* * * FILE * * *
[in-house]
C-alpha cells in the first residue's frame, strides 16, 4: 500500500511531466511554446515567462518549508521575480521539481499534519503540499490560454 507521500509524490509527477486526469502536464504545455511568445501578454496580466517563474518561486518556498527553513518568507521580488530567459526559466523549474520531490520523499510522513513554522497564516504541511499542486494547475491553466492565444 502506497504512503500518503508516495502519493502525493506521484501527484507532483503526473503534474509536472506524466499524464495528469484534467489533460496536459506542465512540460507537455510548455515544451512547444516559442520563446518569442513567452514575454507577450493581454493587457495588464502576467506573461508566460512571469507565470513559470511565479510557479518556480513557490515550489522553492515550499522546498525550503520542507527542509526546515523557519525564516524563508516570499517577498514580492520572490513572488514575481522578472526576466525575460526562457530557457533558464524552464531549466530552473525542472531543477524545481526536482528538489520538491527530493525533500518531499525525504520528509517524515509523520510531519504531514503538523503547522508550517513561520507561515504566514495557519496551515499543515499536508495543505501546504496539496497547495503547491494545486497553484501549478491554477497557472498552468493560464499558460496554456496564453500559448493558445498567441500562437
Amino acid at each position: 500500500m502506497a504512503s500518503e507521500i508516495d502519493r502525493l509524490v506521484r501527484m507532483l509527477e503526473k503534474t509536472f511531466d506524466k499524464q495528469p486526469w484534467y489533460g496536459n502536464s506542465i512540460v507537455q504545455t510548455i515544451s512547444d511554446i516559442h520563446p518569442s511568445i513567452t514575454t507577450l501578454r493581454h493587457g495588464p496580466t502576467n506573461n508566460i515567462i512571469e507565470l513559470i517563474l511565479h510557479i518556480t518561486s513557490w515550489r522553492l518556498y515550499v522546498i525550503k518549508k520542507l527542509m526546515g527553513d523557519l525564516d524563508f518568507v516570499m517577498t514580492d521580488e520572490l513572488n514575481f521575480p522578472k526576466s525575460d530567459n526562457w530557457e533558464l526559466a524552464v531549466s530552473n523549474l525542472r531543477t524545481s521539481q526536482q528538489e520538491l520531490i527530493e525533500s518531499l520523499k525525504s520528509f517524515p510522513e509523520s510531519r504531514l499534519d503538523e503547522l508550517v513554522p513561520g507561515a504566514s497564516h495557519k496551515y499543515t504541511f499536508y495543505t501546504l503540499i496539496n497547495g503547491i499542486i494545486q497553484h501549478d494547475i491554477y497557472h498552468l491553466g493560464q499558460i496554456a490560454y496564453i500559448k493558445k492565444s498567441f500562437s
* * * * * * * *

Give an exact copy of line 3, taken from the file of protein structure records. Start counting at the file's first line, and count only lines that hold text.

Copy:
Amino acid at each position: 500500500m502506497a504512503s500518503e507521500i508516495d502519493r502525493l509524490v506521484r501527484m507532483l509527477e503526473k503534474t509536472f511531466d506524466k499524464q495528469p486526469w484534467y489533460g496536459n502536464s506542465i512540460v507537455q504545455t510548455i515544451s512547444d511554446i516559442h520563446p518569442s511568445i513567452t514575454t507577450l501578454r493581454h493587457g495588464p496580466t502576467n506573461n508566460i515567462i512571469e507565470l513559470i517563474l511565479h510557479i518556480t518561486s513557490w515550489r522553492l518556498y515550499v522546498i525550503k518549508k520542507l527542509m526546515g527553513d523557519l525564516d524563508f518568507v516570499m517577498t514580492d521580488e520572490l513572488n514575481f521575480p522578472k526576466s525575460d530567459n526562457w530557457e533558464l526559466a524552464v531549466s530552473n523549474l525542472r531543477t524545481s521539481q526536482q528538489e520538491l520531490i527530493e525533500s518531499l520523499k525525504s520528509f517524515p510522513e509523520s510531519r504531514l499534519d503538523e503547522l508550517v513554522p513561520g507561515a504566514s497564516h495557519k496551515y499543515t504541511f499536508y495543505t501546504l503540499i496539496n497547495g503547491i499542486i494545486q497553484h501549478d494547475i491554477y497557472h498552468l491553466g493560464q499558460i496554456a490560454y496564453i500559448k493558445k492565444s498567441f500562437s